$\begingroup$ Anecdotally, it appears not to be practical as the Empire State Building is struck many times a year in the same spot and yet they do not harness that energy. If there were an economic way to harvest this resource, surely they would do so. $\endgroup$ Jan 24, 2012 at 18:23
  • $\begingroup$ or they are not telling us: perhaps lighting could be seen as some native american resource $\endgroup$
    – propaganda
    Jan 25, 2012 at 6:08

4 Answers 4



  1. Your source is at first not really credible to me as a physicist and how should air be made conductive? This can only be done at very high pressure, i.e. we do not talk about ideal gases as in the atmosphere anymore. The particles which would be ionized still have a very high velocity such that such a path is unrealistic.
  2. The distance of 2 km by far not long enough but that is a minor point.
  3. You should calculate at first the laser power consumed for such ionization. You are exactly doing what the atmosphere does by itself.

I do not have an answer, but more questions and ideas, which are probably more valuable. Also as a preface I am being slightly loose with my thoughts, as this is not strictly a scientific discussion to start with.

The laser conduction path likely works by ionizing and charging the molecules in air. I can see two major sources of loss in this system. One is the energy required to generate the laser. Two is the ohmic I^2*R losses in moving current from the cloud to a system on the ground. As you mentioned this can be as long as a 2 km transmission path. I would bet money that the efficiency (Power Generated divided by Power Input to the system) would be very low, not justifying the effort of the whole thing. Have you thought about these two major sources of power loss? A more specific question is how much power did your non-lethal weapon require to run?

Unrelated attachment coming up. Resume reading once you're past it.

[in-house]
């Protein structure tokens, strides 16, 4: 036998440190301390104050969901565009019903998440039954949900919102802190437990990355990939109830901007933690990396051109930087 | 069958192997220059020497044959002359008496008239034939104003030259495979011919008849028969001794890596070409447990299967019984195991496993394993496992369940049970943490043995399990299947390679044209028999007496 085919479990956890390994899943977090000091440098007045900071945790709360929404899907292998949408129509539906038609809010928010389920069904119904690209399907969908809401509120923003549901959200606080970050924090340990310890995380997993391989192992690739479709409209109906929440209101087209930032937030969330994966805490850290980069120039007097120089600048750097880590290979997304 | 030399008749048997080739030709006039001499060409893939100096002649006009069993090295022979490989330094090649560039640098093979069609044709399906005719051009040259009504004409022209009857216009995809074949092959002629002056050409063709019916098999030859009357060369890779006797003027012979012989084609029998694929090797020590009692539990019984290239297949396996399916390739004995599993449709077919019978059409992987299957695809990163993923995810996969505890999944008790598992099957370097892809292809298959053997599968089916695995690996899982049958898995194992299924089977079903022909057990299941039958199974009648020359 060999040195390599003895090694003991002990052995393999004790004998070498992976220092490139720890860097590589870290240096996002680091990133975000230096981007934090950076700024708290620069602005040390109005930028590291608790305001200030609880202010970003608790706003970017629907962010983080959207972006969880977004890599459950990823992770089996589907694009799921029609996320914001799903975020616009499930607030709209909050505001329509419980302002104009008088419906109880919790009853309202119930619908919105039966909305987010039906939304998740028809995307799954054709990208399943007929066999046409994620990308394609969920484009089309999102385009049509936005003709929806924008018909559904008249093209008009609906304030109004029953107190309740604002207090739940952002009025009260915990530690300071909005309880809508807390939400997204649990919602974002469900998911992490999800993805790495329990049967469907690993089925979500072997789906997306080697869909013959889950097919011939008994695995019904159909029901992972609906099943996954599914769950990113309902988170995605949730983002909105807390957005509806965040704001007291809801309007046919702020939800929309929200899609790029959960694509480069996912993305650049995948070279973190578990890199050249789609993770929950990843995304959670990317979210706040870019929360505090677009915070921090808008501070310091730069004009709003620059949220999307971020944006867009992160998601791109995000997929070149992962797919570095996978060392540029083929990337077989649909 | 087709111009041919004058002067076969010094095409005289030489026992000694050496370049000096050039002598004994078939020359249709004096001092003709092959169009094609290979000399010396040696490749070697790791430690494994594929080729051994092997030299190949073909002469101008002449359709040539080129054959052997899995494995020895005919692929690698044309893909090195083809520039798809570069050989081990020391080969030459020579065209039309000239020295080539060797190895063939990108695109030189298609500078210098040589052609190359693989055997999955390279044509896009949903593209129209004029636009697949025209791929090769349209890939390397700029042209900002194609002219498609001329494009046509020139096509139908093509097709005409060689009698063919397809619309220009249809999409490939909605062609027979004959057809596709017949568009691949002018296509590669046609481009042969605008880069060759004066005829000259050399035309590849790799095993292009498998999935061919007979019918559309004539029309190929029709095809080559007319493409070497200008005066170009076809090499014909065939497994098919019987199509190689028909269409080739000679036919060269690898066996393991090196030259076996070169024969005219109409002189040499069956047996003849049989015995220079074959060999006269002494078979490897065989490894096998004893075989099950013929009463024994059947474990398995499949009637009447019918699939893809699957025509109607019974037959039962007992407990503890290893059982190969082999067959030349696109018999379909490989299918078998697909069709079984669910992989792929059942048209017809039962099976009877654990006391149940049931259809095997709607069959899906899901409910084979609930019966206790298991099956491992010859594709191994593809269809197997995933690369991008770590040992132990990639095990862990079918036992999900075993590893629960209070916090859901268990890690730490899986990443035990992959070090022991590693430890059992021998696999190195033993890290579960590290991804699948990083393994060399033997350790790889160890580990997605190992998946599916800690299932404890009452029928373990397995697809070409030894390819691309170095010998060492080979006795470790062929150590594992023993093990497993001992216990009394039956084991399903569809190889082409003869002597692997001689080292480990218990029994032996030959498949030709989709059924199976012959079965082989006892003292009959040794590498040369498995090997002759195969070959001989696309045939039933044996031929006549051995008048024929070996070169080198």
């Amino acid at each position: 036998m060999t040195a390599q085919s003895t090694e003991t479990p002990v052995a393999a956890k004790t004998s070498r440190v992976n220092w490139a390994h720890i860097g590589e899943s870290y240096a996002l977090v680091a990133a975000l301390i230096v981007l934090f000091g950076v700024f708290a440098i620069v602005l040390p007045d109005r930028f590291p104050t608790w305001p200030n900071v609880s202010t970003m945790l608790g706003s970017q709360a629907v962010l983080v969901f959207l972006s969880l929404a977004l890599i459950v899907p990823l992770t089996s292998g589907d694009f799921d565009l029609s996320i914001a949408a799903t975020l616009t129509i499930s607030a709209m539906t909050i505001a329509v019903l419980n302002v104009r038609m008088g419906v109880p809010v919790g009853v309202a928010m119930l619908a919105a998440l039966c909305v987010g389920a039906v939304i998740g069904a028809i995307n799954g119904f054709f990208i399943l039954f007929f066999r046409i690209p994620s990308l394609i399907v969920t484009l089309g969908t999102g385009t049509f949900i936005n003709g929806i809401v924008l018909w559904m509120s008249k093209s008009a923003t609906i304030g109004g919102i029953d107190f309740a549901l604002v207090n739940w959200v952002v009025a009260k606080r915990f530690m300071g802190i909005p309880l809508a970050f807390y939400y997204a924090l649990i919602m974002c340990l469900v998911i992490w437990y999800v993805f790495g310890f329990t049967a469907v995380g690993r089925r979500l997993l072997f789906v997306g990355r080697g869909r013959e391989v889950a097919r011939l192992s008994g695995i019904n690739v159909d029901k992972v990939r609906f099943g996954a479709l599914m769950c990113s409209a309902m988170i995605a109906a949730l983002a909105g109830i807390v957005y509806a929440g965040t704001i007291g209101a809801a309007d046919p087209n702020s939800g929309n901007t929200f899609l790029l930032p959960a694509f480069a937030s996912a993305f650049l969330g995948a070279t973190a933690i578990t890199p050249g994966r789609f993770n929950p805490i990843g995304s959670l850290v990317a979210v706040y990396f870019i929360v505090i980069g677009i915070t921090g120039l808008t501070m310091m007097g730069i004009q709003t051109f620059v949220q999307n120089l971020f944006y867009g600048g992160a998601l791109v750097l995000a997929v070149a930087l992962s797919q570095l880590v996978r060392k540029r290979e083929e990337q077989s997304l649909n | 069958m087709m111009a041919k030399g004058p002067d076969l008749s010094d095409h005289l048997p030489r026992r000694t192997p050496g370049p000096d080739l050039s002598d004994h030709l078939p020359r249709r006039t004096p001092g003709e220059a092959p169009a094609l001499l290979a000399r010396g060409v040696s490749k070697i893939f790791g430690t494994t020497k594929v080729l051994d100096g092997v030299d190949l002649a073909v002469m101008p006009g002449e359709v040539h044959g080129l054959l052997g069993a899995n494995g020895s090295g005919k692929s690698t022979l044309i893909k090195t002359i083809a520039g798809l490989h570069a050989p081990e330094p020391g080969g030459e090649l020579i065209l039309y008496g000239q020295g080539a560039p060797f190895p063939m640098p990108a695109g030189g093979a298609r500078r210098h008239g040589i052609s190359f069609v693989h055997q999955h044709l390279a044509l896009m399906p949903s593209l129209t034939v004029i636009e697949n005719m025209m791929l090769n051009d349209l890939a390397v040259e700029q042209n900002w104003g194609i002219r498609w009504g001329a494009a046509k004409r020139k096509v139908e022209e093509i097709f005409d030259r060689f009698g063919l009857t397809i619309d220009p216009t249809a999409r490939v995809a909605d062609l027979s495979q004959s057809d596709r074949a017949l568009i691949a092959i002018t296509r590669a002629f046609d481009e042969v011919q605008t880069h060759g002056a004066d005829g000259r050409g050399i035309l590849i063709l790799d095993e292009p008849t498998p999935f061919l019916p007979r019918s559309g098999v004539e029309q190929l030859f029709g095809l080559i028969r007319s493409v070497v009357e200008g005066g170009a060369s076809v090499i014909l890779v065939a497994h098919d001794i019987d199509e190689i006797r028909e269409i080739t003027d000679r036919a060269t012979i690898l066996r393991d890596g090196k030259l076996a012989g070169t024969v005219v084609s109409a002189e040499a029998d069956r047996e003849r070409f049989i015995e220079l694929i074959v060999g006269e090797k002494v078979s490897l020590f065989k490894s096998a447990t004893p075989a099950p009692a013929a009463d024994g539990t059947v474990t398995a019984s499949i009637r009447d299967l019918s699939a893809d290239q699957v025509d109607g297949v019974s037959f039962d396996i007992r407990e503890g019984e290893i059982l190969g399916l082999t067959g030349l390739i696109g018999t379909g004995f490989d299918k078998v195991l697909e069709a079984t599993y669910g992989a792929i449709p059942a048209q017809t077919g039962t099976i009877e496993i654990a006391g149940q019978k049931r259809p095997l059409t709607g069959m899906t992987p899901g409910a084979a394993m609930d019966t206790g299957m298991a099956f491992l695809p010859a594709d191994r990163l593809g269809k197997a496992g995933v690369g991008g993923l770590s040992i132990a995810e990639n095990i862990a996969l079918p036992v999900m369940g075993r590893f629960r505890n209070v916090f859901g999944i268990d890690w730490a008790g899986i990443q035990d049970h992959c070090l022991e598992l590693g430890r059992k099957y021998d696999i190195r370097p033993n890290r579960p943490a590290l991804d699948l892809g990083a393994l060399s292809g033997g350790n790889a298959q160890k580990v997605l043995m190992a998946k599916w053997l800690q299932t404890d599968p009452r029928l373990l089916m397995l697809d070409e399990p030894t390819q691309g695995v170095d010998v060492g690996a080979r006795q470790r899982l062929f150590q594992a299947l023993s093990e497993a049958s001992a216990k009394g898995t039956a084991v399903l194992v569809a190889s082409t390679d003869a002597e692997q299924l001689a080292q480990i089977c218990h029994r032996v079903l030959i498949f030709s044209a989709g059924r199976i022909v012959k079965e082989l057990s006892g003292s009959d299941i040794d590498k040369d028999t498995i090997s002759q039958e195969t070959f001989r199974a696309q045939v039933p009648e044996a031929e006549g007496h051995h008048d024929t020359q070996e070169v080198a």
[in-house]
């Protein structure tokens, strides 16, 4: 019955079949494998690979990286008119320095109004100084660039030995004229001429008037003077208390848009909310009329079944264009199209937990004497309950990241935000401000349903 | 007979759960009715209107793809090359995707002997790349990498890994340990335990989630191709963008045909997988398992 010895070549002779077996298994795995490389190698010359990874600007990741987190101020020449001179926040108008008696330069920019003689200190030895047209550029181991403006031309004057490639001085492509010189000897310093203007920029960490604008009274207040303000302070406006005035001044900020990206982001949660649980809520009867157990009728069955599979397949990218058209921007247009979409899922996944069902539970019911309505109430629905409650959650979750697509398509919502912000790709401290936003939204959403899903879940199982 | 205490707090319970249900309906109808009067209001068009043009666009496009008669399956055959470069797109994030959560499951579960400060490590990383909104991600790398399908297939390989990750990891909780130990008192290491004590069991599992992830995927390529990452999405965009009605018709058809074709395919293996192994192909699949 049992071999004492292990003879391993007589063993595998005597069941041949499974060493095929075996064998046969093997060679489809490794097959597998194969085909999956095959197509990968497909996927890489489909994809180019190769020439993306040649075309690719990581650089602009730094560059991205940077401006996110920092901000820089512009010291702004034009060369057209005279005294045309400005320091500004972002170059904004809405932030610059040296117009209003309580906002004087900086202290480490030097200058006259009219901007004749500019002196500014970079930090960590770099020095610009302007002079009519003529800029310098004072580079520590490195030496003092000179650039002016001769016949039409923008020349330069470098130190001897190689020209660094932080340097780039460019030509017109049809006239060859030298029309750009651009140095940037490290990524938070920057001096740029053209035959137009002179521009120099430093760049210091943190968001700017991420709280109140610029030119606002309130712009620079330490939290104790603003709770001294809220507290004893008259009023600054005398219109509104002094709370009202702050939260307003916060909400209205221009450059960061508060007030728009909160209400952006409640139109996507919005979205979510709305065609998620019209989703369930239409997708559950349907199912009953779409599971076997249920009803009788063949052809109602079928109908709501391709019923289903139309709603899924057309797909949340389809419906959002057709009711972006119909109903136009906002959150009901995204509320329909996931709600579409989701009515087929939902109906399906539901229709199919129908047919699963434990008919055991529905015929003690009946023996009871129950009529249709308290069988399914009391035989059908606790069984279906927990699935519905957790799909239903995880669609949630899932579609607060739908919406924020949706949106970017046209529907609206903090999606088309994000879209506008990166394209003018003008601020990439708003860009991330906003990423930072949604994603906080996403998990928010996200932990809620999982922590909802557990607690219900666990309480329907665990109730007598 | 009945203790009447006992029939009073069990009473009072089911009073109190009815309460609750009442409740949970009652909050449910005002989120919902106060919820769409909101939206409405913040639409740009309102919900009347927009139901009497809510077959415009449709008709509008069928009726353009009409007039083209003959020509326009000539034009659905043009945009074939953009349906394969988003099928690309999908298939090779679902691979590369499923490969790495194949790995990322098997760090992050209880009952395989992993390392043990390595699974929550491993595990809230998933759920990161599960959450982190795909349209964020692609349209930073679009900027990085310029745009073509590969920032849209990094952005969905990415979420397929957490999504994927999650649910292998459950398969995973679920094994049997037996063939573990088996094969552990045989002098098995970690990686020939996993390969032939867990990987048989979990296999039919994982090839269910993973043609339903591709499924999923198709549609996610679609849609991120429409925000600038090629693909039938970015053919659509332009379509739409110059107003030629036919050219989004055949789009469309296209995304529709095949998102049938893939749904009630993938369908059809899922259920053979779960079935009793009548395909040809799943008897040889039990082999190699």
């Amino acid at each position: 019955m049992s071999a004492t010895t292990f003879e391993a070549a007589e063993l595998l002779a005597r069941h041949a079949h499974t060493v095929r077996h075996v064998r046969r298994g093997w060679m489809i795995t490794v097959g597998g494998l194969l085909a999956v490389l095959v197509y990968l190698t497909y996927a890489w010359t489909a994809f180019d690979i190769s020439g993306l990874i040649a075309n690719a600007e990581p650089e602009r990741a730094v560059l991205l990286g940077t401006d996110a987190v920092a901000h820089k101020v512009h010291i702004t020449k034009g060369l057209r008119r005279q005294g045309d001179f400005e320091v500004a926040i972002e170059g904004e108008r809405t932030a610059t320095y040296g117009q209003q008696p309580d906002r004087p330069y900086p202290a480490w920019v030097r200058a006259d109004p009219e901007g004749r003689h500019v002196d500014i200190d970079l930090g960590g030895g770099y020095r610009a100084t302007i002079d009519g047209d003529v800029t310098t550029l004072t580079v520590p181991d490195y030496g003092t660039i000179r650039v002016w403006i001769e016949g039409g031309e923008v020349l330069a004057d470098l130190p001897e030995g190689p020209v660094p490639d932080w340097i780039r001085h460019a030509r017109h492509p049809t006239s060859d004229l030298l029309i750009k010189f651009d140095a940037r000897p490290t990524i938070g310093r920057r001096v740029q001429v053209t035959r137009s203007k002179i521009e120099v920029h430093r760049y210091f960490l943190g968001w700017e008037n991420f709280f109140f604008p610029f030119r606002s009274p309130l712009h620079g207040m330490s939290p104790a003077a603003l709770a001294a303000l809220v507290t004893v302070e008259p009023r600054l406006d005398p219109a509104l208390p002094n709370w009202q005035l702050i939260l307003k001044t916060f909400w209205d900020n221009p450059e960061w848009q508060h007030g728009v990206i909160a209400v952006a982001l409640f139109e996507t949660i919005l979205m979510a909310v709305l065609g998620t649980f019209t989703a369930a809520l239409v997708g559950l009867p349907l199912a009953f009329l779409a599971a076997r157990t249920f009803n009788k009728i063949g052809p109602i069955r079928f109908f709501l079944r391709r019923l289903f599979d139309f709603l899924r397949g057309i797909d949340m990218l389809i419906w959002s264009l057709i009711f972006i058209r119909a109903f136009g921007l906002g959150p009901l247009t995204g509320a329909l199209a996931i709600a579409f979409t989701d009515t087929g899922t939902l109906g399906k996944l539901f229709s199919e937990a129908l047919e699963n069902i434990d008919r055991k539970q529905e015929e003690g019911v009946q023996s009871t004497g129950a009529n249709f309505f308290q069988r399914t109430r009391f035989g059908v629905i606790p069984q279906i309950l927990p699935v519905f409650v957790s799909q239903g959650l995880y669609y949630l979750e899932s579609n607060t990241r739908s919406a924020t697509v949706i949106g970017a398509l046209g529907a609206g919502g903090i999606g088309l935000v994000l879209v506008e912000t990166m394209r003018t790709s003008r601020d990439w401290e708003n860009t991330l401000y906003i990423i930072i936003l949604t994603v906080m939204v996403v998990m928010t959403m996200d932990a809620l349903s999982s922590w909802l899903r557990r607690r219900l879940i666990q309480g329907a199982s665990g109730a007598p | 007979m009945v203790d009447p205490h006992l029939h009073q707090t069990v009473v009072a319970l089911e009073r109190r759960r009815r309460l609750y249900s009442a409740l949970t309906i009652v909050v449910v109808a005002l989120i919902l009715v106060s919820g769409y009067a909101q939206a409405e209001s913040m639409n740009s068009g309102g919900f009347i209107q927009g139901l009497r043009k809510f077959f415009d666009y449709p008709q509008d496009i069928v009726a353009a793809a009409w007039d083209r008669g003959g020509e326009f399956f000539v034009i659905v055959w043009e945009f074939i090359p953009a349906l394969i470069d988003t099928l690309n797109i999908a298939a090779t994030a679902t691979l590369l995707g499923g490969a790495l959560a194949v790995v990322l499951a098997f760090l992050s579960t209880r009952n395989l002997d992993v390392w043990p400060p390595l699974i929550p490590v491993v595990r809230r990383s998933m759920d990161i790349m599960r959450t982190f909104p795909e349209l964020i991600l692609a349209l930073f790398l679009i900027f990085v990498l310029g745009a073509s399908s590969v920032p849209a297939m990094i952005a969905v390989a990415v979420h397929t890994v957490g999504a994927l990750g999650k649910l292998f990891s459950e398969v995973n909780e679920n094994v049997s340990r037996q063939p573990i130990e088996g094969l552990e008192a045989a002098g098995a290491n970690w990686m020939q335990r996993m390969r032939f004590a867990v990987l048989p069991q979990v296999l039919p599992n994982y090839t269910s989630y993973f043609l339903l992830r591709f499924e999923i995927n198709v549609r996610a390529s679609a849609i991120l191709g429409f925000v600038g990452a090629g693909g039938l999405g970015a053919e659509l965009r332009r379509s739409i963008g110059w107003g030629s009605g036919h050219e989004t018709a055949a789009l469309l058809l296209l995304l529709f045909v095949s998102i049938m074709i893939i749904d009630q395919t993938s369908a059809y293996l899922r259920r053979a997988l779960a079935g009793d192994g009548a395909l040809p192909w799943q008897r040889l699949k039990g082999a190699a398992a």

I would propose harvesting the energy in a different way. Imagine the charged molecules of the cloud moving around. In doing so, they create electric and magnetic fields. There is a device which can create current from B-fields moving around its axis... we call it a wire. I cannot justify this, but I imagine there is a passive device that can use these stray B-fields to induce currents. We would just need to float it up into the cloud and keep it attached with a conductor. A battery on the bottom end of the balloon will look like a much lower impedance to GND than other paths, and may be able to charge consistently while the balloon is in the cloud (instead of allowing the potential to build up to a point where it can arc to GND via lightning).

There may be an additional benefit to any system of this type (regardless of the topology) which has not been considered yet. In harvesting the energy from a cloud, we are taking it from the cloud and moving it somewhere else. I wonder if in doing this process, the reduced potential in the cloud can (1) reduce lightning strikes or (2) have predictable meteorological effects. If (2) is true, then we have simultaneously harvested energy and controlled weather patterns.

Best Regards, Brady


Of course it can. And if you hadn't listened the the smart "physicists" here but had pondered the possibility instead, then maybe it would be you getting the medal and recognition, and not Samuil Kruglyak:


Sorry, you have missed the boat.


Of course you can stick a large metallic pole into a cloud and, charge a battery with any discharge that may or more often may not occur - using really tough electronics. This would be as unreliable an energy supply as a deluge every five years in the dried out desert is to water supply.